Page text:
14. We also drink chickpea/garbanzo bean coffee. it is completely natural and prepared in the same way as regular coffee. i discovered it in my village and started to sell πŸ™‚ they just roast it as coffee beans and grind..

  15. I have an allergy to chicory. Did you come across any coffee substitutes that did not have chicory?

    1. Yerba Mate does appear to have a more nutrients than coffee, and some caffeine but not as much caffeine as coffee, so it may be a good choice for some. Looks like I have to work my way through test tasting a few more options.

      1. Yerba mate is definitely an acquired taste! Guayaki out on the west coast is a good source. And if routine is part of why you love coffee, try using the traditional gourds and “straws” to drink your mate. I can’t quite remember the terms but it supposedly doesn’t have caffeine but it has another “eine” substance that mimics caffeine without the potentially negative effects. Thanks so much for this thread!

        1. From the Guayaki website: “Brewed from the naturally caffeinated and nourishing leaves of the species of holly native to the South American Atlantic rainforest (Ilex paraguariensis), it contains 24 vitamins and minerals, 15 amino acids, and abundant polyphenols.”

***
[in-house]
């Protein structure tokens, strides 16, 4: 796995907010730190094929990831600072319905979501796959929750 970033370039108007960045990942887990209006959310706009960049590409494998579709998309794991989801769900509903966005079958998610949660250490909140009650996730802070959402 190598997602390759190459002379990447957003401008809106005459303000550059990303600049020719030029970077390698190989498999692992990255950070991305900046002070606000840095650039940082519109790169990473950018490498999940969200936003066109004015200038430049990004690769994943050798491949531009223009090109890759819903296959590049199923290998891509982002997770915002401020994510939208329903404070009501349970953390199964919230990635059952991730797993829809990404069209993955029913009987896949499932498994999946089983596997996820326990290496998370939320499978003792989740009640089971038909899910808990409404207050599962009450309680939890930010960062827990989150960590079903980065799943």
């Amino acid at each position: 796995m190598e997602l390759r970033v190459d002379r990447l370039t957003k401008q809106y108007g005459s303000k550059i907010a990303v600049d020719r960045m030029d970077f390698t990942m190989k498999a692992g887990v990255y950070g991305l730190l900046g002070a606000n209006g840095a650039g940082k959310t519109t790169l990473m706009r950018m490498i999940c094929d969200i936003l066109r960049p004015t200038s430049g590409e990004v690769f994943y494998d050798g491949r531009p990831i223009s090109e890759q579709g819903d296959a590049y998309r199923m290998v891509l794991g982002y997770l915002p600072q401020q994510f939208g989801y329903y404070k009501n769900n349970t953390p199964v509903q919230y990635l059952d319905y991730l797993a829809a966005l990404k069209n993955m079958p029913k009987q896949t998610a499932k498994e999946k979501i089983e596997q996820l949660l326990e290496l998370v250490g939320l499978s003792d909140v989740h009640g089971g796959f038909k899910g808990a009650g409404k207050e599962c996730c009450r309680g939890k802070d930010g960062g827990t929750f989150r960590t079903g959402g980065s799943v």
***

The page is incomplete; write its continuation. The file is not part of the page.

16. I am not a coffee drinker (jmo, bleh) however I have children who find the aroma enticing. That being said, a few years ago I went on a search for alternatives and happily came across a post for taking organic roasted chicory root & organic roasted dandelion root and boiling in a pot of water to create your own “coffee”. My kids call it their gingerbread coffee =)
    I haven’t tried it, but a couple times a year I give in and buy the Frontier roots needed for their drink (rather spendy, but worth it). Thank you for offering other options with this post.

    1. I started drinking coffee back when we had the family catering business and were putting in 16 hour days. I’ve never been a big coffee drinker, but the bitter winter cold just makes me crave something a little stronger than herbal tea. I think the dandelion and chicory make a good combination, too, just like the kids. πŸ™‚

  17. I’m glad to see this post as I’ve been battling my first attack of acid reflux and find I can no longer drink coffee OR most teas. Tried Chamomile and can’t even handle that. But I do miss my coffee. Thanks for sharing this.

  18. hi there!
    Have you tried the “Altrei coffee” from baker creek seeds? It’s the seeds of some special kind of lupine from Italy- they grow it specifically for drinking like coffee. It looks pretty hardy too.

  19. Wonderful post! I stopped drinking coffee at the end of October of last year and sometimes I still get a craving. These will make perfect substitutions. Many thanks!

  20. I love coffee but I still go between coffe beans and a mixture like the Happy Liver root coffee. I buy my supplies from Rose Mountain herbs and grind it myself. It has a really nice coffee flavor, is not bitter and like the name implies is good for the liver. Try it! You will be pleasantly surprised. P